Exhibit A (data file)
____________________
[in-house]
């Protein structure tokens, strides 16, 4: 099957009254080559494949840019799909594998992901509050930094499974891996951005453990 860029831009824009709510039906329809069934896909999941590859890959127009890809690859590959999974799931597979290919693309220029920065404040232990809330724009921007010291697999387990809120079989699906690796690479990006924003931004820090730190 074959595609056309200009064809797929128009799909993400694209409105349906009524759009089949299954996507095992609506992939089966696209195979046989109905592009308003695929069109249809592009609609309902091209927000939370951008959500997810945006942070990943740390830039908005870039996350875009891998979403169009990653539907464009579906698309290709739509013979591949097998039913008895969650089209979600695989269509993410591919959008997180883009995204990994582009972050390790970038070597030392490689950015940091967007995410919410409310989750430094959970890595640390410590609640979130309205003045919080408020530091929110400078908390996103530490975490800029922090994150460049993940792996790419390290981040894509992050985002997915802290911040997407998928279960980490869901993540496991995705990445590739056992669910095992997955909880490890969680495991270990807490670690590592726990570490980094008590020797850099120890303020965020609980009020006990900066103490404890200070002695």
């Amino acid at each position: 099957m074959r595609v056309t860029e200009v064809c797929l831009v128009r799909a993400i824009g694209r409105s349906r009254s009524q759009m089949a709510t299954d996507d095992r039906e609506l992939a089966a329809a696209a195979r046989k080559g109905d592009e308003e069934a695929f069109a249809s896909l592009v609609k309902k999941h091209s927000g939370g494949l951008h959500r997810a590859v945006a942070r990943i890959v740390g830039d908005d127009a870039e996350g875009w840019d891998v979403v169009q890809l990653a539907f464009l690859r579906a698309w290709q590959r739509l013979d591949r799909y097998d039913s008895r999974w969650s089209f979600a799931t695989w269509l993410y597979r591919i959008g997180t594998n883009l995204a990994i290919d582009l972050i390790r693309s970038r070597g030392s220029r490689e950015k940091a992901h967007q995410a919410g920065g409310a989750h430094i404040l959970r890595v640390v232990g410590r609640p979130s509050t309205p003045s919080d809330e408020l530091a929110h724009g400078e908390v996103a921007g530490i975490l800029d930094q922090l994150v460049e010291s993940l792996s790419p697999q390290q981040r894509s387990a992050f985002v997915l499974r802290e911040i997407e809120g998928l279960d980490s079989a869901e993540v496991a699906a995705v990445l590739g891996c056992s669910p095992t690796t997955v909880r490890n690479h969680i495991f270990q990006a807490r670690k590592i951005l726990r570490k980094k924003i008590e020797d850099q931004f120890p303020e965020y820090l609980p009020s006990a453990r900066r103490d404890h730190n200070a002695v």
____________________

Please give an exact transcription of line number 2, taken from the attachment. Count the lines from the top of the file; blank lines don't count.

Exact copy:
């Protein structure tokens, strides 16, 4: 099957009254080559494949840019799909594998992901509050930094499974891996951005453990 860029831009824009709510039906329809069934896909999941590859890959127009890809690859590959999974799931597979290919693309220029920065404040232990809330724009921007010291697999387990809120079989699906690796690479990006924003931004820090730190 074959595609056309200009064809797929128009799909993400694209409105349906009524759009089949299954996507095992609506992939089966696209195979046989109905592009308003695929069109249809592009609609309902091209927000939370951008959500997810945006942070990943740390830039908005870039996350875009891998979403169009990653539907464009579906698309290709739509013979591949097998039913008895969650089209979600695989269509993410591919959008997180883009995204990994582009972050390790970038070597030392490689950015940091967007995410919410409310989750430094959970890595640390410590609640979130309205003045919080408020530091929110400078908390996103530490975490800029922090994150460049993940792996790419390290981040894509992050985002997915802290911040997407998928279960980490869901993540496991995705990445590739056992669910095992997955909880490890969680495991270990807490670690590592726990570490980094008590020797850099120890303020965020609980009020006990900066103490404890200070002695």